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dc.contributor.author Rajagopal, K
dc.contributor.author Lefkowitz, RJ
dc.contributor.author Rockman, HA
dc.coverage.spatial United States
dc.date.accessioned 2012-10-24T18:35:24Z
dc.date.issued 2005-11
dc.identifier http://www.ncbi.nlm.nih.gov/pubmed/16276410
dc.identifier.citation J Clin Invest, 2005, 115 (11), pp. 2971 - 2974
dc.identifier.issn 0021-9738
dc.identifier.uri http://hdl.handle.net/10161/5931
dc.description.abstract Classically, 7 transmembrane receptors transduce extracellular signals by coupling to heterotrimeric G proteins, although recent in vitro studies have clearly demonstrated that they can also signal via G protein-independent mechanisms. However, the physiologic consequences of this unconventional signaling, particularly in vivo, have not been explored. In this issue of the JCI, Zhai et al. demonstrate in vivo effects of G protein-independent signaling by the angiotensin II type 1 receptor (AT1R) (see the related article beginning on page 3045). In studies of the mouse heart, they compare the physiologic and biochemical consequences of transgenic cardiac-specific overexpression of a mutant AT1R incapable of G protein coupling with those of a wild-type receptor. Their results not only provide the first glimpse of the physiologic effects of this newly appreciated mode of signaling but also provide important and previously unappreciated clues as to the underlying molecular mechanisms.
dc.format.extent 2971 - 2974
dc.language eng
dc.relation.ispartof J Clin Invest
dc.relation.isversionof 10.1172/JCI26950
dc.subject Animals
dc.subject Mice
dc.subject Receptor, Angiotensin, Type 1
dc.subject Receptors, G-Protein-Coupled
dc.subject Signal Transduction
dc.title When 7 transmembrane receptors are not G protein-coupled receptors.
dc.type Journal Article
duke.description.endpage 2974 en_US
duke.description.issue 11 en_US
duke.description.startpage 2971 en_US
duke.description.volume 115 en_US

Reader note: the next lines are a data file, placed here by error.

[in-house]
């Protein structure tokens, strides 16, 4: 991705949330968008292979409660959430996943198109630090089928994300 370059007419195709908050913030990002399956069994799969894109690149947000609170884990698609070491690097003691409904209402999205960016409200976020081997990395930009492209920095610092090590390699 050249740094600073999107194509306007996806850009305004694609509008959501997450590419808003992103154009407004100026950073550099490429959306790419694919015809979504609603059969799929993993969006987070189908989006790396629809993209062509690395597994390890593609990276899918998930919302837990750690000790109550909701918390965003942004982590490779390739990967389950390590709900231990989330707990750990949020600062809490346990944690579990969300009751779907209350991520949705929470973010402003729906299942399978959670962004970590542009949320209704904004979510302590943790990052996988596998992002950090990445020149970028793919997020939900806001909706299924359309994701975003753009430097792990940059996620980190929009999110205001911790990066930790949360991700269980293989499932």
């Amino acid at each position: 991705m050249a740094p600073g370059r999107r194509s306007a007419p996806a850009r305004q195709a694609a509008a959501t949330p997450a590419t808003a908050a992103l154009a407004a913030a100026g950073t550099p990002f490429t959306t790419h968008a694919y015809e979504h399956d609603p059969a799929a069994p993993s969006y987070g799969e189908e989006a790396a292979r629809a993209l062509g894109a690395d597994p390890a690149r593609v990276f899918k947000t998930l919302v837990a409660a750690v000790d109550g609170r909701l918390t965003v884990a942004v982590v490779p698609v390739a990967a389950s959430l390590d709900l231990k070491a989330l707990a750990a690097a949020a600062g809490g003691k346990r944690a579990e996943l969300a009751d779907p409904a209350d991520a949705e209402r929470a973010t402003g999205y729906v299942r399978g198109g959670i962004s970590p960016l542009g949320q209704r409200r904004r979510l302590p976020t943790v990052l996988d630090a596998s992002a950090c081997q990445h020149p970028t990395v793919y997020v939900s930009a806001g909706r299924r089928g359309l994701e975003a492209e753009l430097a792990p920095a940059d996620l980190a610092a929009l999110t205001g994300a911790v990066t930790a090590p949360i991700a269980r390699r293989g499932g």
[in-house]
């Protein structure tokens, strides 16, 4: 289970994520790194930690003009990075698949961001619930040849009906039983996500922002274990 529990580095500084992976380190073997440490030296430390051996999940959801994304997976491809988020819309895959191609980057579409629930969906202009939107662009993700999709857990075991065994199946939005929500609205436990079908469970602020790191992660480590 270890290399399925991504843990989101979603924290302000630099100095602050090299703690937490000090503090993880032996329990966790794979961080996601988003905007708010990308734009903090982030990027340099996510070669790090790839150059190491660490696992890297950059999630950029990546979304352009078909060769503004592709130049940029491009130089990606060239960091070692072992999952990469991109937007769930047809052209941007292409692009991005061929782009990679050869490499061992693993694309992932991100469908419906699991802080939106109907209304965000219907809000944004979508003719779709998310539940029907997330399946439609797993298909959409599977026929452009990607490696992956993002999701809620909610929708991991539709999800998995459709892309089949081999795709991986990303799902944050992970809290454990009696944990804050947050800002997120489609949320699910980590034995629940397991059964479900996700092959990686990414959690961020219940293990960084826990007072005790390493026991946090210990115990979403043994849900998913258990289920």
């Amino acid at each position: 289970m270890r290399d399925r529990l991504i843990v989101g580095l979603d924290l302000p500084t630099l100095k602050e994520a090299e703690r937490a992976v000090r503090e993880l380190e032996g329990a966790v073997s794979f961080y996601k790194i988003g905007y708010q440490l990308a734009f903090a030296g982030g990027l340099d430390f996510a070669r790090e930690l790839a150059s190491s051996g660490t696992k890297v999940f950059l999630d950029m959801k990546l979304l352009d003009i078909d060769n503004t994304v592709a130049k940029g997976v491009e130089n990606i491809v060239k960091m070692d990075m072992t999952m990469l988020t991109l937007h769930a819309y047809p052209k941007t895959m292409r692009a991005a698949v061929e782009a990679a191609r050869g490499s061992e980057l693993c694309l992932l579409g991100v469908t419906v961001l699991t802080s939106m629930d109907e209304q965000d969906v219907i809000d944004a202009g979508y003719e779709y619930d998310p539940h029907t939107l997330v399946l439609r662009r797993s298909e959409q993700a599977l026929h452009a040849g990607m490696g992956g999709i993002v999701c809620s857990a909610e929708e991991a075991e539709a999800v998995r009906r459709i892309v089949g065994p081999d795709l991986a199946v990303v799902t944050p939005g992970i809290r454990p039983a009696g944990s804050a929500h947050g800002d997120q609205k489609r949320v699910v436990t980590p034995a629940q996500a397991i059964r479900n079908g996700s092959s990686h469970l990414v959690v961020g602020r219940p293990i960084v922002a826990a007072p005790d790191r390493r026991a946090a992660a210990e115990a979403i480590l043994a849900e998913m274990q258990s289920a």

dc.relation.journal Journal of Clinical Investigation en_US
pubs.author-url http://www.ncbi.nlm.nih.gov/pubmed/16276410
pubs.issue 11
pubs.organisational-group /Duke
pubs.organisational-group /Duke/School of Medicine
pubs.organisational-group /Duke/School of Medicine/Basic Science Departments
pubs.organisational-group /Duke/School of Medicine/Basic Science Departments/Biochemistry
pubs.organisational-group /Duke/School of Medicine/Basic Science Departments/Cell Biology
pubs.organisational-group /Duke/School of Medicine/Basic Science Departments/Molecular Genetics and Microbiology
pubs.organisational-group /Duke/School of Medicine/Clinical Science Departments
pubs.organisational-group /Duke/School of Medicine/Clinical Science Departments/Medicine
pubs.organisational-group /Duke/School of Medicine/Clinical Science Departments/Medicine/Medicine, Cardiology
pubs.organisational-group /Duke/School of Medicine/Clinical Science Departments/Pathology
pubs.organisational-group /Duke/School of Medicine/Institutes and Centers
pubs.organisational-group /Duke/School of Medicine/Institutes and Centers/Duke Cancer Institute
pubs.organisational-group /Duke/Trinity College of Arts & Sciences
pubs.organisational-group /Duke/Trinity College of Arts & Sciences/Chemistry
pubs.publication-status Published
pubs.volume 115

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